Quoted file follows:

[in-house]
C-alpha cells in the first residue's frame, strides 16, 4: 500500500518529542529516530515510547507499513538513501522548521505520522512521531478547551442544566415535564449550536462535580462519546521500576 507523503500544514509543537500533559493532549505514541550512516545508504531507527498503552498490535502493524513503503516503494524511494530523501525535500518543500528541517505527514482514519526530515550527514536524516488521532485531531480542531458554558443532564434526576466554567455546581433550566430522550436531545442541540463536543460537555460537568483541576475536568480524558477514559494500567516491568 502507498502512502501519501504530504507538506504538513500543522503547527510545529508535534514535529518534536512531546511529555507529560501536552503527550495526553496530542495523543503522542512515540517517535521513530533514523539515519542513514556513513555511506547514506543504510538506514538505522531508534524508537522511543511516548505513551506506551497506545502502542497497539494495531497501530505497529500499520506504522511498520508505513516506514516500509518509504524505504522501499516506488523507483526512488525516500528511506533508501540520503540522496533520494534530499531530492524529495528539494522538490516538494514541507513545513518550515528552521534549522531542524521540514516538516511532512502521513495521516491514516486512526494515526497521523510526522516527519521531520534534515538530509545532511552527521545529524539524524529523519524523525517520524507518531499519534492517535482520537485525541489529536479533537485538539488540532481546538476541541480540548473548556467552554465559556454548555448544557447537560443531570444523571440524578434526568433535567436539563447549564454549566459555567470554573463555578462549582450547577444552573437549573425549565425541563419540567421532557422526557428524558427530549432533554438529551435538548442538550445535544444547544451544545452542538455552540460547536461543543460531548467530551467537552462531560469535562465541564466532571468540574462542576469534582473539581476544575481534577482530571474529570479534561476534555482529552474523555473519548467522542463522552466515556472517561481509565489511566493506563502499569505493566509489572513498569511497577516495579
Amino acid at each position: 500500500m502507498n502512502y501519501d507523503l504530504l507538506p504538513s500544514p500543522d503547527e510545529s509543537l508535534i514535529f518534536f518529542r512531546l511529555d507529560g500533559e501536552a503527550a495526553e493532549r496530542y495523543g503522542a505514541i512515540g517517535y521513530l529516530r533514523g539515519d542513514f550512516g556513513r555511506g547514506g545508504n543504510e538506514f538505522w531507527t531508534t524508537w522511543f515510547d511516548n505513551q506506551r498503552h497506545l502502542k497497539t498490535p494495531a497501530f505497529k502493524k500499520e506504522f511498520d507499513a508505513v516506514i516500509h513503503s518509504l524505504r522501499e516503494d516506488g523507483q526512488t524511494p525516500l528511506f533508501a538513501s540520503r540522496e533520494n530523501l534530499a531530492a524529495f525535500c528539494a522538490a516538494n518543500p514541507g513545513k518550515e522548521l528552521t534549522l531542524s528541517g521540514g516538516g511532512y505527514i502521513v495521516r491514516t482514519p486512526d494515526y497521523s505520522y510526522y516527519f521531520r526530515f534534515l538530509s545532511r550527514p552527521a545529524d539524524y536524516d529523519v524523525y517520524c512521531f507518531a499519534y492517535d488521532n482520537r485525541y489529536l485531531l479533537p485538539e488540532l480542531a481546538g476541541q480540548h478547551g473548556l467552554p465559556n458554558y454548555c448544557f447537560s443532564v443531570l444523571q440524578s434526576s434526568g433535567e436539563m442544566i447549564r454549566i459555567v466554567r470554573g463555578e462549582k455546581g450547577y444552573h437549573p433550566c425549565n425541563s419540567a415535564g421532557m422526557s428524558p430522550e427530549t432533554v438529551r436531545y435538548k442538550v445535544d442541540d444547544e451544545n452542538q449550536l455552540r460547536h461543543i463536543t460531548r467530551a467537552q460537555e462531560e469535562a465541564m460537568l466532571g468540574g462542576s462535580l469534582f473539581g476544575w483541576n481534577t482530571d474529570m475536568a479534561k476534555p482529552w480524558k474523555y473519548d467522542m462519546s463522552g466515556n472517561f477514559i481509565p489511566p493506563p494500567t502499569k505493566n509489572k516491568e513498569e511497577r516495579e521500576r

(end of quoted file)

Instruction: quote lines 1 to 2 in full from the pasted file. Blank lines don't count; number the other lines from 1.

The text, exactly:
[in-house]
C-alpha cells in the first residue's frame, strides 16, 4: 500500500518529542529516530515510547507499513538513501522548521505520522512521531478547551442544566415535564449550536462535580462519546521500576 507523503500544514509543537500533559493532549505514541550512516545508504531507527498503552498490535502493524513503503516503494524511494530523501525535500518543500528541517505527514482514519526530515550527514536524516488521532485531531480542531458554558443532564434526576466554567455546581433550566430522550436531545442541540463536543460537555460537568483541576475536568480524558477514559494500567516491568 502507498502512502501519501504530504507538506504538513500543522503547527510545529508535534514535529518534536512531546511529555507529560501536552503527550495526553496530542495523543503522542512515540517517535521513530533514523539515519542513514556513513555511506547514506543504510538506514538505522531508534524508537522511543511516548505513551506506551497506545502502542497497539494495531497501530505497529500499520506504522511498520508505513516506514516500509518509504524505504522501499516506488523507483526512488525516500528511506533508501540520503540522496533520494534530499531530492524529495528539494522538490516538494514541507513545513518550515528552521534549522531542524521540514516538516511532512502521513495521516491514516486512526494515526497521523510526522516527519521531520534534515538530509545532511552527521545529524539524524529523519524523525517520524507518531499519534492517535482520537485525541489529536479533537485538539488540532481546538476541541480540548473548556467552554465559556454548555448544557447537560443531570444523571440524578434526568433535567436539563447549564454549566459555567470554573463555578462549582450547577444552573437549573425549565425541563419540567421532557422526557428524558427530549432533554438529551435538548442538550445535544444547544451544545452542538455552540460547536461543543460531548467530551467537552462531560469535562465541564466532571468540574462542576469534582473539581476544575481534577482530571474529570479534561476534555482529552474523555473519548467522542463522552466515556472517561481509565489511566493506563502499569505493566509489572513498569511497577516495579